Broadcast areaSouthwestern Ontario
Frequency88.7 MHz (FM)
BrandingPure Country 89
AffiliationsPremiere Networks
First air date
July 10, 1967; 56 years ago (1967-07-10)
Former call signs
  • CKWW-FM (1967–1970)
  • CJOM-FM (1970–1990)
Call sign meaning
Station formerly branded as "Mix"
Technical information
ERP78,200 watts average
100,000 watts peak
HAAT188.5 meters (618 ft)
Transmitter coordinates
42°10′14.88″N 82°59′29.01″W / 42.1708000°N 82.9913917°W / 42.1708000; -82.9913917
WebcastListen Live

CIMX-FM (88.7 MHz, Pure Country 89) is a commercial radio station in Windsor, Ontario, Canada. It primarily serves Essex County, but has a signal that reaches the entire Detroit-Windsor metropolitan area. It is owned by Bell Media and airs a country format. CIMX's studios and offices are located on Ouellette Avenue in Windsor.

CIMX has an effective radiated power (ERP) of 78,200 watts, with a maximum of 100,000 watts. The transmitter is located off South Industrial Drive in Amherstburg.[1]



What is now CIMX first signed on the air on July 10, 1967, as CKWW-FM.[2] It was co-owned with CKWW but was separately programmed. The stations shared studios and offices at 1150 Ouellette Avenue.

CKWW-FM had an MOR/easy listening format. The station added evening progressive rock programming in the fall of 1970.


The following April, the station changed its call sign to CJOM-FM and the progressive format went full-time. Om FM (pronounced "Ohm FM") distinguished itself from its Detroit competitors WRIF, WWWW and WABX by emphasizing Canadian talent.

By 1976, the album rock sounds of "Om FM" had faded away and the station was again programming MOR and easy listening music.

Top 40 Era

In 1982, CJOM and CKWW were acquired by Geoff Stirling's company, Stirling Communications International, which also owned CKGM in Montreal, Quebec and CHOZ-FM in St. John's, Newfoundland and Labrador. CJOM made an abrupt switch to a CHR/Top 40 format. In the late 1980s, the station went by the moniker "Laser Rock," a reference to becoming one of the first radio stations in the Detroit area to program music solely from compact discs.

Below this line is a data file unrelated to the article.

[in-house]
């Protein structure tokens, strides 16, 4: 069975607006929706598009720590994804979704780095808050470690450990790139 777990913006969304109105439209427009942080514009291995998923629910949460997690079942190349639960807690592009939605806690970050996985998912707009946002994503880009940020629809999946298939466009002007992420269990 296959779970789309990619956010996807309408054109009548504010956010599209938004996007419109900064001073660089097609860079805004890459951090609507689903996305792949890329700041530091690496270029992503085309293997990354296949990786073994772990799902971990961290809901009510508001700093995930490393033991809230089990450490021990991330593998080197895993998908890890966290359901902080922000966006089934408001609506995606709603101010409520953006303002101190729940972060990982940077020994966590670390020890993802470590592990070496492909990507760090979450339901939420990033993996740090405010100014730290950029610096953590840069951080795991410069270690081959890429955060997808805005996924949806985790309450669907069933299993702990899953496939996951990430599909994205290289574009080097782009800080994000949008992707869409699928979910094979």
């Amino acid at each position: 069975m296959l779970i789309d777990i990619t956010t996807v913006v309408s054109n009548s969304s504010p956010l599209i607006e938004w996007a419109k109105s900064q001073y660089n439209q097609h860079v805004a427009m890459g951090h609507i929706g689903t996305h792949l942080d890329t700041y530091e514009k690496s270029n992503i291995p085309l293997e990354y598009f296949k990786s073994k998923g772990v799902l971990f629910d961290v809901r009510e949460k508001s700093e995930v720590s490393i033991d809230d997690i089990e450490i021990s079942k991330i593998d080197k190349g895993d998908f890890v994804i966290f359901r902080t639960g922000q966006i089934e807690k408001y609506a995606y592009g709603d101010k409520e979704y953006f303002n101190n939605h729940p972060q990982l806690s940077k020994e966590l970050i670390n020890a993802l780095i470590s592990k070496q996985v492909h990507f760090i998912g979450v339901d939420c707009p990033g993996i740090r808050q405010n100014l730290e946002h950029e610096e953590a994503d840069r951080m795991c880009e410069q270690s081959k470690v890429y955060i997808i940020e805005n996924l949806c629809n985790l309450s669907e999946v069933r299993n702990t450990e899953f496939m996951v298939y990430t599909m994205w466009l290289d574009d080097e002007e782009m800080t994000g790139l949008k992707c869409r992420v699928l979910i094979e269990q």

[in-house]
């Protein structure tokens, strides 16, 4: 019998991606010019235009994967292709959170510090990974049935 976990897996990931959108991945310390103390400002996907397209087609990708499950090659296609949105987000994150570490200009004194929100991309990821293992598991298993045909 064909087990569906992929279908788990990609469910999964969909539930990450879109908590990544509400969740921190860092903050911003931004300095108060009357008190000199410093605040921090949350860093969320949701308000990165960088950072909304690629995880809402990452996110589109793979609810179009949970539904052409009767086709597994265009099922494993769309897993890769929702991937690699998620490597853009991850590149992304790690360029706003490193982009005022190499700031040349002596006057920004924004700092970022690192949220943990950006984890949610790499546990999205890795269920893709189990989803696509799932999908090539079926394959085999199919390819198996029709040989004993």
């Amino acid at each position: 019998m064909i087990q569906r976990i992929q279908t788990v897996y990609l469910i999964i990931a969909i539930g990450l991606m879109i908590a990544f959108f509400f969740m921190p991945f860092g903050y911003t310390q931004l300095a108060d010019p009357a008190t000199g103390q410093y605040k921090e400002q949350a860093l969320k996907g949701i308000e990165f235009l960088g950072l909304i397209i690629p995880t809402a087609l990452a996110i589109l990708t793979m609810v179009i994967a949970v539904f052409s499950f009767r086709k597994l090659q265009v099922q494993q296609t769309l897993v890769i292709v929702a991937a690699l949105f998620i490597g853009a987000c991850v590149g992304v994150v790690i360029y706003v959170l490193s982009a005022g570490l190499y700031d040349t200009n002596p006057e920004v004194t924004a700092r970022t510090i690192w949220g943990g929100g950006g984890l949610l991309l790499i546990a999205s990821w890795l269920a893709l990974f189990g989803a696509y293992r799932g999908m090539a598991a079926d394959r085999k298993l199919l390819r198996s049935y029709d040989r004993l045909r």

CJOM ran afoul of the CRTC in the summer of 1983 for its format change to CHR/Top 40. Then as now, all radio station format changes in Canada must be approved by the CRTC. CJOM had been approved for a "contemporary MOR" (a.k.a. adult contemporary) format, but analyses of the station's programming in May 1983 showed that almost all of the music being played was rock-oriented, that the station was playing 78% "hit" music rather than the allowed <50%, and that the station was not meeting its licence commitments for "foreground", "mosaic", spoken word, or news programming.

Stirling maintained that the station was "experimenting" with its programming and that such a format was necessary in order to make the station competitive with Detroit-based broadcasters. [1] Stirling and the CRTC finally reached a compromise in August 1985. CJOM was granted an "experimental" licence which would enable the station to play more harder-edged rock and pop music with higher repetition, although a proposal to reduce the station's Canadian Content quotient to 5% from 15% was denied. [2]

Under this experimental licence, CJOM remained a CHR-formatted radio station for most of the rest of the decade. Most rock songs played were Top 40 based like songs from Def Leppard and Billy Squier or Canadian artists such as Platinum Blonde, Haywire, and Gino Vannelli. CJOM would occasionally include several songs by one artist in a "star set" during the day. On Sunday evenings, CJOM would broadcast an "album countdown" in which the station would play several songs from the same album in the countdown.

Studios and tower

In 1987, CJOM increased its transmitting power to 100,000 watts from a tower in McGregor. Before this, the station's signal did not extend much further than the Detroit/Windsor area and the station's Detroit area ratings were minimal.